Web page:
We have already seen (Section 2.1.2) that all effective control of fishing leads to the production of a net economic yield attached to the intrinsic value of the resource, i.e., of a plus-value being added to the ordinary return on the capital and labour needed for its exploitation. This relationship can be applied conversely, e.g., the fishing rate to which a fishery is subjected can be indirectly controlled by directly removing the added value. In theory, if one removes the income corresponding to the desired fishing rate, the fishery will become stabilized at this level since the overall production costs (including the removal of the added value) will then be equal to the value of the catch.
In practice, it is difficult to employ such a mechanism directly on a national unmanaged fishery in order to improve it. Economically and politically, the temporary increase in costs and the simultaneous reduction of employment which is involved in the reduction of effort necessary to that improvement will not be acceptable to the fishermen. On the other hand, one can envisage setting up such a system by covering the excess costs imposed on the fishermen during the reconstruction phase of the fishery. Once the fishery has been brought back to the desirable level of exploitation this intervention mechanism will take full effect.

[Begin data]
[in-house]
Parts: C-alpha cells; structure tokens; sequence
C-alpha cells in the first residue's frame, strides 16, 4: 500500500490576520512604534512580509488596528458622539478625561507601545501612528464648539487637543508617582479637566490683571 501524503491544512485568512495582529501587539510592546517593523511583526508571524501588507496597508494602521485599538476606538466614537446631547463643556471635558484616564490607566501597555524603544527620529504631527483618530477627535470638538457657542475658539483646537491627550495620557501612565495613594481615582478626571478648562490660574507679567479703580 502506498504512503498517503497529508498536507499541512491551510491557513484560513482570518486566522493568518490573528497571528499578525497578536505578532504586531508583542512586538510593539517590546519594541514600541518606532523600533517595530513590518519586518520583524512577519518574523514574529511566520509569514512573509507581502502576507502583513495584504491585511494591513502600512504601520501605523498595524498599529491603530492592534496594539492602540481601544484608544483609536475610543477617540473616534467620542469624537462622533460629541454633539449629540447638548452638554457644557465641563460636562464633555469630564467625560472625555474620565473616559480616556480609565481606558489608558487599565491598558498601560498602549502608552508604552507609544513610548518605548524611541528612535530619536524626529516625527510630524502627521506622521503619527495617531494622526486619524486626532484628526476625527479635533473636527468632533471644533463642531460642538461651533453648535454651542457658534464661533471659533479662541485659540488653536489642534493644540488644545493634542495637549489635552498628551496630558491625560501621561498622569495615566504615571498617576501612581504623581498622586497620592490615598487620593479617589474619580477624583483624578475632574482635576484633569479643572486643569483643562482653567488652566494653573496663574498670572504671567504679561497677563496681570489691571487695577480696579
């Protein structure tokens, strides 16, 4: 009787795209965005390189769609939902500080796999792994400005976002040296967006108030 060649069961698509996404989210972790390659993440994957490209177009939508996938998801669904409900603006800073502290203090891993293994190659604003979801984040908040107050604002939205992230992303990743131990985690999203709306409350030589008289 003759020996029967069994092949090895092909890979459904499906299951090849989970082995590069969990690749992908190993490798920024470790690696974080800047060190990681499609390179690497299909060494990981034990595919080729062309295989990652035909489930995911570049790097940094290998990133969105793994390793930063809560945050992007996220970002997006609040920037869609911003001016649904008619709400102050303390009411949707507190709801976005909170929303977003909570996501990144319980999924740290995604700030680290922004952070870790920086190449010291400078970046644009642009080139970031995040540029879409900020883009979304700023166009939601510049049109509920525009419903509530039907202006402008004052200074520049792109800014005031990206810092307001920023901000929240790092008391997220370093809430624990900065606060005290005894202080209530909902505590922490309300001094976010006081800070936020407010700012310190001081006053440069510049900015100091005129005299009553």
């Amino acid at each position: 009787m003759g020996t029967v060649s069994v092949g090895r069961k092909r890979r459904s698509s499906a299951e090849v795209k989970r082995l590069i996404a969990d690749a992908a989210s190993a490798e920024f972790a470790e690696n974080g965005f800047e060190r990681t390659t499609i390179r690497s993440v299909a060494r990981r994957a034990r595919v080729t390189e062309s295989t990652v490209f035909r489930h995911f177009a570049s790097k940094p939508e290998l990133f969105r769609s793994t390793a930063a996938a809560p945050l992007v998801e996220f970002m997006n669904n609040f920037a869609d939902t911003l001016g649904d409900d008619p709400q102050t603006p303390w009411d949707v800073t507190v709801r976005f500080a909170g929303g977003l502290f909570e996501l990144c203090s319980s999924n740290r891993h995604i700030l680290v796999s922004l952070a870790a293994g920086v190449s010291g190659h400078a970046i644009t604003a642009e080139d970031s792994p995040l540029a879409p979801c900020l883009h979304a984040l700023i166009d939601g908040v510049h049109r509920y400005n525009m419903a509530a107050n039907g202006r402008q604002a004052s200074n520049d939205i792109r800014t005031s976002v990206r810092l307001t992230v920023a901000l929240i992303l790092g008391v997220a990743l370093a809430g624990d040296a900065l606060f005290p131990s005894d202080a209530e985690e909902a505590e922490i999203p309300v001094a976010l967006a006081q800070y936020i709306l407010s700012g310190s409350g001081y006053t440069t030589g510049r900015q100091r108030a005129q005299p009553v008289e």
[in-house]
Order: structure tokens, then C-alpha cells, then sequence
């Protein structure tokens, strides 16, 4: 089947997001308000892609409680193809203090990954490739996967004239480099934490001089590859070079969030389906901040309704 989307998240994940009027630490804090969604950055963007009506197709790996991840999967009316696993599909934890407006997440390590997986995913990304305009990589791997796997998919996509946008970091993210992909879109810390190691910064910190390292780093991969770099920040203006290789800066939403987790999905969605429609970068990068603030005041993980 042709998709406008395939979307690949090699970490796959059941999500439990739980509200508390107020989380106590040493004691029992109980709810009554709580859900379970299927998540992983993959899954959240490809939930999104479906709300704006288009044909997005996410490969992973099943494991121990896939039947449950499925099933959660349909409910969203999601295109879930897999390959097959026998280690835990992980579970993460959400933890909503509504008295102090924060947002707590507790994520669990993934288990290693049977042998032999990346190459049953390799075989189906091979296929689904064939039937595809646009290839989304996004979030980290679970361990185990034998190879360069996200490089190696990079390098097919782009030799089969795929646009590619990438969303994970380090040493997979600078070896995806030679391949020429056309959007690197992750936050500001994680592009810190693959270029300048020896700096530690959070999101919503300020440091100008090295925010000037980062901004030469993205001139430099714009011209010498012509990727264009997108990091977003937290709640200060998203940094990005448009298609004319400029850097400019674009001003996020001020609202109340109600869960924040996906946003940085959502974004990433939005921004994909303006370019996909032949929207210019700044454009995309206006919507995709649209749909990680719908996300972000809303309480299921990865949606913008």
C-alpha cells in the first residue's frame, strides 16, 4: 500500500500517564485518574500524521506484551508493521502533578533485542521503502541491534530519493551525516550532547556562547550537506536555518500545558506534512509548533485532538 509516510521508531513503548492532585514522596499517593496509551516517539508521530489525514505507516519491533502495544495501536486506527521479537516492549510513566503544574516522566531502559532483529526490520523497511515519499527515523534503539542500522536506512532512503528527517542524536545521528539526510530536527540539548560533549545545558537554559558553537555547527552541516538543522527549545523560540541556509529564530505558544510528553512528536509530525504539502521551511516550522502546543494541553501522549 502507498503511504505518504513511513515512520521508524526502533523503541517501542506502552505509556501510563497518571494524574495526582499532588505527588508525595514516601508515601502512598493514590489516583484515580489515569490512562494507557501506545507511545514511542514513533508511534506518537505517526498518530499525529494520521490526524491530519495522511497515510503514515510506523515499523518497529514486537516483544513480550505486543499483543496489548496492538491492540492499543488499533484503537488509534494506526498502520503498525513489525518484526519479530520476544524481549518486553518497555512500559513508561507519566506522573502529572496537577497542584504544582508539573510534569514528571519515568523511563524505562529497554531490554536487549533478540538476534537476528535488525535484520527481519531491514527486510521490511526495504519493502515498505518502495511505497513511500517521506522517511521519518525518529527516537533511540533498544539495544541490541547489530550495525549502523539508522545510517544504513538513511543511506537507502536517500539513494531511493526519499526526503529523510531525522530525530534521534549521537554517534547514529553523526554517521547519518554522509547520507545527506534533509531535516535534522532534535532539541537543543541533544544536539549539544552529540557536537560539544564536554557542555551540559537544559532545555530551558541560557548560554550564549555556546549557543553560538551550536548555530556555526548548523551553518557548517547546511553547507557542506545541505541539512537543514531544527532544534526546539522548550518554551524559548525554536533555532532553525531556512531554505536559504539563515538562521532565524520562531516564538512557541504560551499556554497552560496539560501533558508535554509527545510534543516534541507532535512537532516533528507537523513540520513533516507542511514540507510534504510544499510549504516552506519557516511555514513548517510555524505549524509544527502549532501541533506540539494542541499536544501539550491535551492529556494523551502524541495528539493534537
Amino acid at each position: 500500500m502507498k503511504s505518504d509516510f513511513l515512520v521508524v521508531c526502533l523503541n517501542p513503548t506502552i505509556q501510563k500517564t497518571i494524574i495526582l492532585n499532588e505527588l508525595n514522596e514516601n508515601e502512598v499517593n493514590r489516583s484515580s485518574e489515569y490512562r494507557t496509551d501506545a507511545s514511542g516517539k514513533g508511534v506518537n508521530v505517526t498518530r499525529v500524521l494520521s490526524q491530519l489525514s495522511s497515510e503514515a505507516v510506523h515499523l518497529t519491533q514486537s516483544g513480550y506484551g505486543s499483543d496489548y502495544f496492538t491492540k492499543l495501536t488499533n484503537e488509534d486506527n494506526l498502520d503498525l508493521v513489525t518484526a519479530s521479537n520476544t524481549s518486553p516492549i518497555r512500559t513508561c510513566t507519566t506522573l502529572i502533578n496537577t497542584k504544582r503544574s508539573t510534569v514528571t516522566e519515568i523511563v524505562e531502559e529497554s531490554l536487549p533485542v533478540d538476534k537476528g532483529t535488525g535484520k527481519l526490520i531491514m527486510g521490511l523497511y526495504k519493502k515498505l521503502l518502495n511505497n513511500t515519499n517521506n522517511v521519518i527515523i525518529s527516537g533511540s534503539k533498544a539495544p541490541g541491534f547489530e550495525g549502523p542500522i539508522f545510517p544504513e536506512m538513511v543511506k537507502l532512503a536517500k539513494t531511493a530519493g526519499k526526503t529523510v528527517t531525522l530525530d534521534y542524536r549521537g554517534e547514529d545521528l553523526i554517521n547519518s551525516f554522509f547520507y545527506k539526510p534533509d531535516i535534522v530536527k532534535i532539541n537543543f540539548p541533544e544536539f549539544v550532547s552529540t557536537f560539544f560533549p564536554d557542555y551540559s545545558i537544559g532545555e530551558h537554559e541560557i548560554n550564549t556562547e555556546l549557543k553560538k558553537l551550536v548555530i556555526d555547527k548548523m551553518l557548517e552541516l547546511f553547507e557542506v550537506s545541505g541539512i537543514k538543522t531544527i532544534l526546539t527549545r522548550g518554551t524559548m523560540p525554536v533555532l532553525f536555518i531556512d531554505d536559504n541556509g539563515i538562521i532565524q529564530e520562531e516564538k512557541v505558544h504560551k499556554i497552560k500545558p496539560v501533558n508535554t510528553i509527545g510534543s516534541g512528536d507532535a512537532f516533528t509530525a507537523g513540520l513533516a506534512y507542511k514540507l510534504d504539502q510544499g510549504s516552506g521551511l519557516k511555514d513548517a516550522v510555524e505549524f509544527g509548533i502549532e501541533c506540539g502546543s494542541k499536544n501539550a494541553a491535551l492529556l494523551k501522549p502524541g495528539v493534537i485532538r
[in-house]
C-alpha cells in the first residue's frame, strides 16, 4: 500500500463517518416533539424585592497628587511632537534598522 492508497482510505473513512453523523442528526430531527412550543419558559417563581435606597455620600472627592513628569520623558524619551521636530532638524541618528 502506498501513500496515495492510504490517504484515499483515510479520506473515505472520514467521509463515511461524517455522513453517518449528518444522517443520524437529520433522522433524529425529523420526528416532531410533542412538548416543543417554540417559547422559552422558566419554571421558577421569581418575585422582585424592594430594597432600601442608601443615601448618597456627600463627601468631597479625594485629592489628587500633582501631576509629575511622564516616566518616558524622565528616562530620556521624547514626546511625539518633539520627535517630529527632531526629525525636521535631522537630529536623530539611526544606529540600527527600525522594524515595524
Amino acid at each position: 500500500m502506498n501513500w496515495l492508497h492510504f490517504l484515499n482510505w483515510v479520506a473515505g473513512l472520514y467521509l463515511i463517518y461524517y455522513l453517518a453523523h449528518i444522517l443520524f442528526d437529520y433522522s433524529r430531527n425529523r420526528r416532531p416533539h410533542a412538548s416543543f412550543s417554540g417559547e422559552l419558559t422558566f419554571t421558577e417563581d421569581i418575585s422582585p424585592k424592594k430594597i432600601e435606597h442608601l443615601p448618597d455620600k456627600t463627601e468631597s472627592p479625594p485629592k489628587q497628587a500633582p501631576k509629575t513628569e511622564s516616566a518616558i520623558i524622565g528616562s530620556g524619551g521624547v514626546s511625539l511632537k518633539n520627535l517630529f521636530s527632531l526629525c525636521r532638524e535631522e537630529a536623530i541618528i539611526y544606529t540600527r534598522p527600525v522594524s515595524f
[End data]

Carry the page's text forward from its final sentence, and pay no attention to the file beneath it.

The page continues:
The added value can be removed:
either before the catch is taken, in the form of a fee to be paid in order to obtain the fishing licence, the catch quota or the section of the resource;
or after the catch has been taken, in the form of various taxes and duties or price control imposed on the fishermen.